Colton City Council accepts Office of Traffic Safety Grant Award to reduce traffic collisions

Courtesy photo: The Office of Traffic Safety grant provides $175,000 worth of traffic enforcement programs to the Colton community.

On Tuesday, October 1, Colton City Council approved the fiscal year 2019-20 office of traffic safety grant award.

The Office of Traffic Safety is California’s lead traffic safety agency…advocating on behalf of and generating traffic safety programs to improve the safety around the state, including the city of Colton.

“Using federal highway safety program funds, it is the mission of OTS to provide funding for traffic programs to help reduce the number of deaths, injuries and economic losses resulting from traffic related collisions,” said City Manager Bill Smith.

Colton city staff received the approval of the Office of Traffic Safety grant earlier this year and also found that the grant does not require any matching funds from the city.

“The city has experienced multiple traffic-related injury collisions throughout the years. The amount of DUI and speed related enforcement conducted is inversely proportional to the numbers of crimes and calls for service officers must handle,” said Chief of Police Mike Hadden.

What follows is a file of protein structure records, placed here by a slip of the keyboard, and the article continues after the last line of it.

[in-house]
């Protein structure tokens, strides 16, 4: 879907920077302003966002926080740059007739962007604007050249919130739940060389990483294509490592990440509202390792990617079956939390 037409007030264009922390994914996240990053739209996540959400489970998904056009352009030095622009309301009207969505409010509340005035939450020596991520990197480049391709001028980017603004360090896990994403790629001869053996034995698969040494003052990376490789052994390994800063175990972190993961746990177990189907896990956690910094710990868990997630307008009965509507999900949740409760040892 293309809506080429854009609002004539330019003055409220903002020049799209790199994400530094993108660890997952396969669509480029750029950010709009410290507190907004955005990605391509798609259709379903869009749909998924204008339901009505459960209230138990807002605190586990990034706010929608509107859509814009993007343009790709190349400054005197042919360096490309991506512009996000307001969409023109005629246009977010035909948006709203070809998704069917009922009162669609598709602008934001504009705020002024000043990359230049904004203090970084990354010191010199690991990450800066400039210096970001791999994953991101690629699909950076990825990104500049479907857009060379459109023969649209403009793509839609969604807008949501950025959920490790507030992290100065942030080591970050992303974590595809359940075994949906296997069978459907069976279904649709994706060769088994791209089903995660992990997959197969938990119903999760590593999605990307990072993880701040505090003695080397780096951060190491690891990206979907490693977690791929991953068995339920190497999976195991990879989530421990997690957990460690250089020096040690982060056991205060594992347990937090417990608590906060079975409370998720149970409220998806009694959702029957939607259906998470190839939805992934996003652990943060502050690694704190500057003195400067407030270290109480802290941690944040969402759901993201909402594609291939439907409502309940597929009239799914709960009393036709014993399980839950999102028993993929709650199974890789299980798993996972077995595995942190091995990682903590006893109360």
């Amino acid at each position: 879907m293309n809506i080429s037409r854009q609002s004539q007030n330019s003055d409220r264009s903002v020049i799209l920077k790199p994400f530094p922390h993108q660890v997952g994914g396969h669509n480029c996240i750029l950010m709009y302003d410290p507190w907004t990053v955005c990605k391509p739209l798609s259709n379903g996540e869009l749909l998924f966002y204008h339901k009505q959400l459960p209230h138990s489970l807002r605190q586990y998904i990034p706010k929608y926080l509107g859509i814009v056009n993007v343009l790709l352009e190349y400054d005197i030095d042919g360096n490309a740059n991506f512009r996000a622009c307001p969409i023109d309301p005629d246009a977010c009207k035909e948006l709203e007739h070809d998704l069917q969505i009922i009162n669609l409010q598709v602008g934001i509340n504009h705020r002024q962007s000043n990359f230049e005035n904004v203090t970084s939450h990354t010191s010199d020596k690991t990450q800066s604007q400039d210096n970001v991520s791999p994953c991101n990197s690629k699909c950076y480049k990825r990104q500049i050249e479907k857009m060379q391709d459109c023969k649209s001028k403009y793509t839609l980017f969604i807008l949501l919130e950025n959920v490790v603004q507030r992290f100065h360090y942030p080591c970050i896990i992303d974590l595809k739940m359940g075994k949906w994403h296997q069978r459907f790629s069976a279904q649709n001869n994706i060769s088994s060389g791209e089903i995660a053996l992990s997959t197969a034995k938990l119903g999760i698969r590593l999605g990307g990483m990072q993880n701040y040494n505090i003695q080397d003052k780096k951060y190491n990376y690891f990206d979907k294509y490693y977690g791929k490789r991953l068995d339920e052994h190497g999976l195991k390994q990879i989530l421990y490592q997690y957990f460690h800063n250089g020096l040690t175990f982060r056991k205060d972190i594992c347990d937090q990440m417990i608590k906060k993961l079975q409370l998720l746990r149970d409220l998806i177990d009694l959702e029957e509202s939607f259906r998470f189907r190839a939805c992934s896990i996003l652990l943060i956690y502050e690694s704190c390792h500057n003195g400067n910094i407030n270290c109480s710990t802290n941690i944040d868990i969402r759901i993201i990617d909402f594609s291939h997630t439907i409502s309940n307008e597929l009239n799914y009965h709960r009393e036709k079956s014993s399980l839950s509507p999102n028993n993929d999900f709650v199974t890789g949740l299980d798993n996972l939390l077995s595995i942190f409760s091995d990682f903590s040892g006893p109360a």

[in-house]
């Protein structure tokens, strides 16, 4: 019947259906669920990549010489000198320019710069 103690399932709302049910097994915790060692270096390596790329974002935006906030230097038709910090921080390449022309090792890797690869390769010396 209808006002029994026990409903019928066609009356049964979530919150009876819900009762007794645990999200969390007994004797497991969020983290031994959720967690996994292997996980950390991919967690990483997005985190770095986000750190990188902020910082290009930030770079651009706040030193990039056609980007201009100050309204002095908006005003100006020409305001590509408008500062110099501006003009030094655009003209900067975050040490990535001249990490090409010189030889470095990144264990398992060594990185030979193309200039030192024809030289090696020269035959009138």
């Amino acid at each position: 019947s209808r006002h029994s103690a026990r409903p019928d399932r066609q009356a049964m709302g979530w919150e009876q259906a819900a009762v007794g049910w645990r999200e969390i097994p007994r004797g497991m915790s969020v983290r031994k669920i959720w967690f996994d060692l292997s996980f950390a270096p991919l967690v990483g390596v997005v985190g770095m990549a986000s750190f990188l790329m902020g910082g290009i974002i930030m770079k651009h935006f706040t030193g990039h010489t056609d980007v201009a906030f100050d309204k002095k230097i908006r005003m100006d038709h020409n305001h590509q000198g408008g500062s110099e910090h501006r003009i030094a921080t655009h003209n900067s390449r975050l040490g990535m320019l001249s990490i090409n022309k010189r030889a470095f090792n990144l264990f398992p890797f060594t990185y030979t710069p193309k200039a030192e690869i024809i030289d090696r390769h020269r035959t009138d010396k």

“The city of Colton has an abundance of establishments where alcohol is served or sold and the number of DUI drivers has not diminished. In addition, speed-related issues are amongst the majority of complaints received from the community,” continued Hadden.

The Office of Traffic Safety grant is worth $175,000, and it will provide numerous traffic enforcement programs for the city and members of the community.

“These programs include DUI checkpoints, DUI saturation patrols, distracted driving enforcement operations, night time “Click it or Ticket” programs, and pedestrian safety enforcement operations. The OTS grant has also provided for training and educational materials, as well as equipment, to assist officers in increasing traffic safety and reducing alcohol related traffic incidents,” concluded Hadden. For more information, visit